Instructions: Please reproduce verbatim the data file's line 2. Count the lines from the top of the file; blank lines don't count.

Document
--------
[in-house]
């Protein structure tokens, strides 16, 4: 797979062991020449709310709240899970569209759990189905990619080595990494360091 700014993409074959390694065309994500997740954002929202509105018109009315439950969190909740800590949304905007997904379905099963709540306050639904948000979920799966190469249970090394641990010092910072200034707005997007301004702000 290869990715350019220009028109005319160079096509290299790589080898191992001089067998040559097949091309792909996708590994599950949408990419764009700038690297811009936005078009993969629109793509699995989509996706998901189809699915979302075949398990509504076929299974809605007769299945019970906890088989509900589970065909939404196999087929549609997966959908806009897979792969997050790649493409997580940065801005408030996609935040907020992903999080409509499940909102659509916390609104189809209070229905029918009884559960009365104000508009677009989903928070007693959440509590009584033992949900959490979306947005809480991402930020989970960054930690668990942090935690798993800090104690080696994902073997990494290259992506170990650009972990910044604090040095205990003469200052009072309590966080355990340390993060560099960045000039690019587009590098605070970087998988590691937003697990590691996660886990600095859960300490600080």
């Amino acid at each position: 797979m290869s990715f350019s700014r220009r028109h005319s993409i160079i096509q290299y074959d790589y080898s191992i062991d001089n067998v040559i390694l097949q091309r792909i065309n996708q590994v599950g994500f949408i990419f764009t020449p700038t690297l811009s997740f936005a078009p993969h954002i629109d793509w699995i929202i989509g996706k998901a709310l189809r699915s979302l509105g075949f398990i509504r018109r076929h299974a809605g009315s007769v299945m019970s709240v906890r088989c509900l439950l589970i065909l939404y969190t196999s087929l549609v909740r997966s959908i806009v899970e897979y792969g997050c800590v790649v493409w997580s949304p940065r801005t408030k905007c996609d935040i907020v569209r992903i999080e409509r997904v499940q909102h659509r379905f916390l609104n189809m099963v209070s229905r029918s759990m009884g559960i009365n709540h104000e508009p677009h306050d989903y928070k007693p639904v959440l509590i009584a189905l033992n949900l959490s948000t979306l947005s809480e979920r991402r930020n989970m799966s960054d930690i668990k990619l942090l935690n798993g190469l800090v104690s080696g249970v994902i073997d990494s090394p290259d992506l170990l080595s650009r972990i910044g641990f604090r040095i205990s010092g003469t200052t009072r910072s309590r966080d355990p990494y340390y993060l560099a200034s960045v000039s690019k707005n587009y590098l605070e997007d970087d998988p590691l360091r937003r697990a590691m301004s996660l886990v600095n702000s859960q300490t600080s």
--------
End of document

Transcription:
């Protein structure tokens, strides 16, 4: 797979062991020449709310709240899970569209759990189905990619080595990494360091 700014993409074959390694065309994500997740954002929202509105018109009315439950969190909740800590949304905007997904379905099963709540306050639904948000979920799966190469249970090394641990010092910072200034707005997007301004702000 290869990715350019220009028109005319160079096509290299790589080898191992001089067998040559097949091309792909996708590994599950949408990419764009700038690297811009936005078009993969629109793509699995989509996706998901189809699915979302075949398990509504076929299974809605007769299945019970906890088989509900589970065909939404196999087929549609997966959908806009897979792969997050790649493409997580940065801005408030996609935040907020992903999080409509499940909102659509916390609104189809209070229905029918009884559960009365104000508009677009989903928070007693959440509590009584033992949900959490979306947005809480991402930020989970960054930690668990942090935690798993800090104690080696994902073997990494290259992506170990650009972990910044604090040095205990003469200052009072309590966080355990340390993060560099960045000039690019587009590098605070970087998988590691937003697990590691996660886990600095859960300490600080």